Dentists depend on composite materials in order to carry out restorative procedures, such as filling cavities. However, these materials, such as tooth enamel, can be susceptible to the growth of plaque, referring to the sticky biofilm that causes tooth decay.
In a recent study, researchers from the University of Pennsylvania examined a new dental material fastened with an antimicrobial compound capable of killing bacteria and resisting biofilm growth. Additionally, unlike some drug-infused materials, it is considered to be effective with minimal toxicity to the nearby tissue, as it comprises of a low dose of the antimicrobial agent that has the potential to kill only the bacteria that come in contact with it.
Dental biomaterials such as these, need to achieve two goals: first, they should kill pathogenic microbes effectively, and, second, they need to withstand severe mechanical stress, as happens when we bite and chew. Many products need large amounts of anti-microbial agents to maximize killing efficacy, which can weaken the mechanical properties and be toxic to tissues, but we showed that this material has outstanding mechanical properties and long-lasting antibiofilm activities without cytotoxicity.
Geelsu Hwang, research assistant professor in Penn’s School of Dental Medicine.
Hwang collaborated on the study, which was featured in the journal ACS Applied Materials and Interfaces, with Penn Dental Medicine professor Hyun (Michel) Koo and Bernard Koltisko and Xiaoming Jin of Dentsply Sirona.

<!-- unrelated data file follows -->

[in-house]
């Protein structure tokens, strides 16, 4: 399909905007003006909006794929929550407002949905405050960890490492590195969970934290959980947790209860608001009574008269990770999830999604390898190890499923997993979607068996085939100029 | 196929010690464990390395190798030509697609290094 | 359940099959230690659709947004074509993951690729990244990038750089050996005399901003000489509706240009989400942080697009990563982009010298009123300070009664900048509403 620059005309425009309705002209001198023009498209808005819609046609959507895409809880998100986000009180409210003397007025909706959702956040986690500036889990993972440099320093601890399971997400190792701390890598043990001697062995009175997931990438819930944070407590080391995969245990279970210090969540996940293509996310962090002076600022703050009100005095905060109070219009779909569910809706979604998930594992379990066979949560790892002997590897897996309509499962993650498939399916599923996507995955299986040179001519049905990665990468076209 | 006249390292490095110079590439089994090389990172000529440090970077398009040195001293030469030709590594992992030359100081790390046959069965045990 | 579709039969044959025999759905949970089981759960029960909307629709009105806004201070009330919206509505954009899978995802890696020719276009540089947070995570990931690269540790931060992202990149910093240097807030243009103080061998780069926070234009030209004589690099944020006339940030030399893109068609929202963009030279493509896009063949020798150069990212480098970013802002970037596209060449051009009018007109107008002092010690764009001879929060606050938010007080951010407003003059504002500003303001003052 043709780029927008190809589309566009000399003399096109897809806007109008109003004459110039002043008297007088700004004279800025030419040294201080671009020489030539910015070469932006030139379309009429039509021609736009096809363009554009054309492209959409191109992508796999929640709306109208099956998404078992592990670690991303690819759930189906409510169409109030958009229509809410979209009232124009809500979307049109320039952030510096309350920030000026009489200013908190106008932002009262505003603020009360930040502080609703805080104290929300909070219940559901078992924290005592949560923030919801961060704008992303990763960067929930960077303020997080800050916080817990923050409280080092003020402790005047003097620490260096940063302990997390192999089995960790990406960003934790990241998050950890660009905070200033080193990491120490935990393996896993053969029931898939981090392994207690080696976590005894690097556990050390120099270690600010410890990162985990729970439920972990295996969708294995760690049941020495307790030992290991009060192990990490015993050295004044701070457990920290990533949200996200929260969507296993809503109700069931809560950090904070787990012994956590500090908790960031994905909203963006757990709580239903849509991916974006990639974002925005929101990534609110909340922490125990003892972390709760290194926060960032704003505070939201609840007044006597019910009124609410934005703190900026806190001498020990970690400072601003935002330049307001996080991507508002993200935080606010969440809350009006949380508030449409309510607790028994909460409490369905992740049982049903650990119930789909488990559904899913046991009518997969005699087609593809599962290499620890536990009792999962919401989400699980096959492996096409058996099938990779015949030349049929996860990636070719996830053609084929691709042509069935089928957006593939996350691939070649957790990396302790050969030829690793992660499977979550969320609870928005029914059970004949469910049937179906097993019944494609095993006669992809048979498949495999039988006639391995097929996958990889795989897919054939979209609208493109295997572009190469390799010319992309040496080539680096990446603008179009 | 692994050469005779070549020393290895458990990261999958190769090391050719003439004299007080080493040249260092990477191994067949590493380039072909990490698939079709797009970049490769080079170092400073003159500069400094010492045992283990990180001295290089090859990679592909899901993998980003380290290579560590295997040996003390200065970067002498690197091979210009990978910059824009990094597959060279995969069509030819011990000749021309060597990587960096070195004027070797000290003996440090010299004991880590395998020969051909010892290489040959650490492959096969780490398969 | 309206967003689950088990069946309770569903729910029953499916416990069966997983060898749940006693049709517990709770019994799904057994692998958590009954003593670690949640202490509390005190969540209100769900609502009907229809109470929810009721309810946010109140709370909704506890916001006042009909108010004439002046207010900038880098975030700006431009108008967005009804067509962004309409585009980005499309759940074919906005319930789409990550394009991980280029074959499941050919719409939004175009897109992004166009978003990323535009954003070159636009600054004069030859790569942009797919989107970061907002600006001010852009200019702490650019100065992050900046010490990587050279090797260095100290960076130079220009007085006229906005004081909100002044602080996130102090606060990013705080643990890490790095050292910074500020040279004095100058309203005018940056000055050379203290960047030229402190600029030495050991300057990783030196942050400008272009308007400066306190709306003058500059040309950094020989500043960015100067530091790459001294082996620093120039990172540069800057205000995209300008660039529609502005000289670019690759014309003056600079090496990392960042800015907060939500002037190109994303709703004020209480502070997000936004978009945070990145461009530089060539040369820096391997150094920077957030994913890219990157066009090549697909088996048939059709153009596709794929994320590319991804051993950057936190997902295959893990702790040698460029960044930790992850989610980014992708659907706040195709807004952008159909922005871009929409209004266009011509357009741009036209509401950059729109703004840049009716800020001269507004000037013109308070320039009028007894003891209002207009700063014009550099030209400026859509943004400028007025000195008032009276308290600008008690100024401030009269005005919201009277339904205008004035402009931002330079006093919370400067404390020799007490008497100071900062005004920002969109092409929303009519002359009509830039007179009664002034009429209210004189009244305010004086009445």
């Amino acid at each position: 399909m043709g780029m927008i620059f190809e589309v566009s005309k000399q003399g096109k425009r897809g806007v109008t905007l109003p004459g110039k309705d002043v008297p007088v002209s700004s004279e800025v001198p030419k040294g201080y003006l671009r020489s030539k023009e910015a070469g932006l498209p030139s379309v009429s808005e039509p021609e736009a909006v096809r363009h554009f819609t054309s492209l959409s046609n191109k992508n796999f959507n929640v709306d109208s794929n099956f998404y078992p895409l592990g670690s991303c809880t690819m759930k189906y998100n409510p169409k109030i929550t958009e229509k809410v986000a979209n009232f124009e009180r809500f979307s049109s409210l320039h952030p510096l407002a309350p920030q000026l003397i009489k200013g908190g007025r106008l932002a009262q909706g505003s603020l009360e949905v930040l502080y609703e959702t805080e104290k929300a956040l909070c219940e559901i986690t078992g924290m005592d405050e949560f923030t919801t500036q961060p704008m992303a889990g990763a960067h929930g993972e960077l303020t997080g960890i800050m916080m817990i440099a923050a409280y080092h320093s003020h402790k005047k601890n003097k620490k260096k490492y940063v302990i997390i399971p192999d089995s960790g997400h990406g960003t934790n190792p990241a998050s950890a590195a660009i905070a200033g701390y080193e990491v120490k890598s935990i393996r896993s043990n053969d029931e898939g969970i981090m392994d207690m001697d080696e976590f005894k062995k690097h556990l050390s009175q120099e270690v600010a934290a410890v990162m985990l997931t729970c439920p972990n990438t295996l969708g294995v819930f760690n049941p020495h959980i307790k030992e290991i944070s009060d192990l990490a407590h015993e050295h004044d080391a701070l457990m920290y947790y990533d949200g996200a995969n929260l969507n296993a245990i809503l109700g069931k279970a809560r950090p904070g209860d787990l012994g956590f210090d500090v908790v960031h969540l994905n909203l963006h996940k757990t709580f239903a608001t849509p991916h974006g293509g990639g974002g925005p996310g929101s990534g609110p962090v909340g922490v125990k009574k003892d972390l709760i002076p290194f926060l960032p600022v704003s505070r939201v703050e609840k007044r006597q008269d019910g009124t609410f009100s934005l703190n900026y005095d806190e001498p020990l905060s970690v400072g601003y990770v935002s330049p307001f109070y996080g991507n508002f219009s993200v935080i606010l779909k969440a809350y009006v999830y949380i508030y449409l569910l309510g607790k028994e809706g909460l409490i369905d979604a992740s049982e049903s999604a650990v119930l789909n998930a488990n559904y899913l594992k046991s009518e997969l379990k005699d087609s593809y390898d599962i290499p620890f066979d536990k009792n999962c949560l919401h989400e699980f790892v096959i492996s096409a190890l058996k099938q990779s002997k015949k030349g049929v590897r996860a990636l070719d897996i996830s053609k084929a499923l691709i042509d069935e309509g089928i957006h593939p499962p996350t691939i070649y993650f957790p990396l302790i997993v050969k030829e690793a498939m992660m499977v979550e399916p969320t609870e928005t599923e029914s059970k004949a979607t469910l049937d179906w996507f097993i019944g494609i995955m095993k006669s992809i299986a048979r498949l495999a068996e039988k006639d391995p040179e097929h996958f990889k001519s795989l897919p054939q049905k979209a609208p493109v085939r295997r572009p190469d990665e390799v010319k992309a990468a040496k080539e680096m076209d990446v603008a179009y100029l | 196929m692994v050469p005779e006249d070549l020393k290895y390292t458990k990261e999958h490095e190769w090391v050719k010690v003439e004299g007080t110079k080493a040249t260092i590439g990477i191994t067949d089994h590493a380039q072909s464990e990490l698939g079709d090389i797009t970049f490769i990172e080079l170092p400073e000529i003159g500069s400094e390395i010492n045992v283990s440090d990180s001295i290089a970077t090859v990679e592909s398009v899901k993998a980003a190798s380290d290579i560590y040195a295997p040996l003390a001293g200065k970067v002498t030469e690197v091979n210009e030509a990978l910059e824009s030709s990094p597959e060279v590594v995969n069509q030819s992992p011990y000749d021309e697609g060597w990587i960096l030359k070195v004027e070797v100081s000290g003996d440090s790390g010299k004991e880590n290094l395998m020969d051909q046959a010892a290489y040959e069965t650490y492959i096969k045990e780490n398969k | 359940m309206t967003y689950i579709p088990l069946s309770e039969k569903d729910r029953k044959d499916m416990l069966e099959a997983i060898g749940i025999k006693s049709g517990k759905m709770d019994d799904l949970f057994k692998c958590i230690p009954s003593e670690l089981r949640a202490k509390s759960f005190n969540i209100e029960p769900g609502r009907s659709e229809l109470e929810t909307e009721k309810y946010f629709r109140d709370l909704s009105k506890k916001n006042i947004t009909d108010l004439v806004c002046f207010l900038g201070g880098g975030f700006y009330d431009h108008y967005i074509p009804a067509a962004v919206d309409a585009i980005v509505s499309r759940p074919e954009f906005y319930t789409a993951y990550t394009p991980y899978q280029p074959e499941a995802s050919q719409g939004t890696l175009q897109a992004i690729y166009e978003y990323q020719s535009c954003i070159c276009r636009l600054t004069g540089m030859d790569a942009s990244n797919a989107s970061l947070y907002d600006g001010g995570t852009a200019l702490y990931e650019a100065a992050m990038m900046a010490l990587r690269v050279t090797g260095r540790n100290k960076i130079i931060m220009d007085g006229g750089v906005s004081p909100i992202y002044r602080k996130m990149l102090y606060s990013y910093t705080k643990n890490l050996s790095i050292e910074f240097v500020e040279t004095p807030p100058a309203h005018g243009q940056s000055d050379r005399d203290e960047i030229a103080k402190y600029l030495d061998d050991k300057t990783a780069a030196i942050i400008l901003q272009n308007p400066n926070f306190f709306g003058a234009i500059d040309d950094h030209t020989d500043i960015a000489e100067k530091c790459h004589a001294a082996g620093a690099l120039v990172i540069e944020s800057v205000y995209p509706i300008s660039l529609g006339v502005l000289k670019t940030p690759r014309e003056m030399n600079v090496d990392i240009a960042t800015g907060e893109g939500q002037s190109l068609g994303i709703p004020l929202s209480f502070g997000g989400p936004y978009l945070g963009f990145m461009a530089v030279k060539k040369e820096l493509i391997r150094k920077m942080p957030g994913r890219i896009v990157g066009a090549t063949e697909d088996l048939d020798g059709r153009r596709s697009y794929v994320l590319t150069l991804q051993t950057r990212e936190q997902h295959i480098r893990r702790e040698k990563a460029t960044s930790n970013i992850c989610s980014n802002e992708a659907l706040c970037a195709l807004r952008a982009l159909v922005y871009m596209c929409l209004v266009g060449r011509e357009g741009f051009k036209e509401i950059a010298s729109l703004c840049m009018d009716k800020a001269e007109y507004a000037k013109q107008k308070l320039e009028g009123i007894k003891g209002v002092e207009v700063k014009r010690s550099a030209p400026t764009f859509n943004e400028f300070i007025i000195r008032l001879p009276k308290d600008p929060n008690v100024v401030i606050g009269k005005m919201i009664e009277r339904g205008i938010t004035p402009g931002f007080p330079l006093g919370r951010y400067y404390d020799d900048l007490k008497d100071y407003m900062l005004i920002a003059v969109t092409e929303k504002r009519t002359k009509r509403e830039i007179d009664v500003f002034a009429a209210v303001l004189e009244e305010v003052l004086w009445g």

The newly developed material comprises of a resin embedded with the antibacterial agent imidazolium. This material, unlike some standard biomaterials, which slowly discharge a drug, is non-leachable, thus killing only microbes that touch it.
“This can reduce the likelihood of antimicrobial resistance,” Hwang said.
Hwang and colleagues placed the material via its paces, testing its potential to kill microbes, in order to prevent growth of biofilms and also to resist mechanical stress.
Their results proved it to be effective in killing bacterial cells on contact, majorly disrupting the potential of biofilms to grow on its surface. Only small amounts of biofilm matrix, the glue responsible for holding clusters of bacteria together, were able to gather on the experimental material, in comparison to a control composite material, which presented a steady accumulation of sticky biofilm matrix over time.
This was followed by the team studying how much shear force was needed in order to remove the biofilm on the experimental material. While the smallest force removed nearly all the biofilm from the experimental material, even a force four times as powerful was not able to remove the biofilm from the control composite material.
“The force equivalent to taking a drink of water could easily remove the biofilm from this material,” Hwang said.
Hwang, possessing an engineering background, has welcomed the chance to apply his exceptional expertise to problems linked to the dental field. Going forward, he looks forward to further opportunities in order to develop and test groundbreaking products that help in preserving and restoring oral health.
Dentsply Sirona funded the study.